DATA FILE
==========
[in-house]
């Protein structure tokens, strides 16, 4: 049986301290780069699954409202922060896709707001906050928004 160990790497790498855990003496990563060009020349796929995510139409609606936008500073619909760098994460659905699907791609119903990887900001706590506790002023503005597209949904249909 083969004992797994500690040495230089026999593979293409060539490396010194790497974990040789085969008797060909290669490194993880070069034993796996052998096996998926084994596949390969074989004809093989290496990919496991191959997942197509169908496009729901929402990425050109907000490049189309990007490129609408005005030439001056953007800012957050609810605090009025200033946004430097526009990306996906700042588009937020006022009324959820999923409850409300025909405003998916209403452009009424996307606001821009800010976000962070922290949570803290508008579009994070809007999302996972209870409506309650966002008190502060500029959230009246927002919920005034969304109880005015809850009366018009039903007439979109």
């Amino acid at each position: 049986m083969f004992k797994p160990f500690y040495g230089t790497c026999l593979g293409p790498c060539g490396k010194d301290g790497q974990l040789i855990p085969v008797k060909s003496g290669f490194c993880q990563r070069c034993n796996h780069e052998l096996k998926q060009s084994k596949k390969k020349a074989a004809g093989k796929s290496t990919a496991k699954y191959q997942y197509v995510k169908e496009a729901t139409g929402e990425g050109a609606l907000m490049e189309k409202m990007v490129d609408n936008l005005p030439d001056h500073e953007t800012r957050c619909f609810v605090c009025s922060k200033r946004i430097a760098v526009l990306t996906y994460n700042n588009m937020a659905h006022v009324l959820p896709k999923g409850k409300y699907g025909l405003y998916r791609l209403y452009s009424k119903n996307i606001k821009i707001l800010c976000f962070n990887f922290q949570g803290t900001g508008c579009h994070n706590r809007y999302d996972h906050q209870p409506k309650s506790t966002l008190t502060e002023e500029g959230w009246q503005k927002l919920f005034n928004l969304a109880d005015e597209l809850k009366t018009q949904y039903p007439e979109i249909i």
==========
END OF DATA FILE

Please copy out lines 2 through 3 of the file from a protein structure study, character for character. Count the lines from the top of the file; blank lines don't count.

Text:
């Protein structure tokens, strides 16, 4: 049986301290780069699954409202922060896709707001906050928004 160990790497790498855990003496990563060009020349796929995510139409609606936008500073619909760098994460659905699907791609119903990887900001706590506790002023503005597209949904249909 083969004992797994500690040495230089026999593979293409060539490396010194790497974990040789085969008797060909290669490194993880070069034993796996052998096996998926084994596949390969074989004809093989290496990919496991191959997942197509169908496009729901929402990425050109907000490049189309990007490129609408005005030439001056953007800012957050609810605090009025200033946004430097526009990306996906700042588009937020006022009324959820999923409850409300025909405003998916209403452009009424996307606001821009800010976000962070922290949570803290508008579009994070809007999302996972209870409506309650966002008190502060500029959230009246927002919920005034969304109880005015809850009366018009039903007439979109």
């Amino acid at each position: 049986m083969f004992k797994p160990f500690y040495g230089t790497c026999l593979g293409p790498c060539g490396k010194d301290g790497q974990l040789i855990p085969v008797k060909s003496g290669f490194c993880q990563r070069c034993n796996h780069e052998l096996k998926q060009s084994k596949k390969k020349a074989a004809g093989k796929s290496t990919a496991k699954y191959q997942y197509v995510k169908e496009a729901t139409g929402e990425g050109a609606l907000m490049e189309k409202m990007v490129d609408n936008l005005p030439d001056h500073e953007t800012r957050c619909f609810v605090c009025s922060k200033r946004i430097a760098v526009l990306t996906y994460n700042n588009m937020a659905h006022v009324l959820p896709k999923g409850k409300y699907g025909l405003y998916r791609l209403y452009s009424k119903n996307i606001k821009i707001l800010c976000f962070n990887f922290q949570g803290t900001g508008c579009h994070n706590r809007y999302d996972h906050q209870p409506k309650s506790t966002l008190t502060e002023e500029g959230w009246q503005k927002l919920f005034n928004l969304a109880d005015e597209l809850k009366t018009q949904y039903p007439e979109i249909i």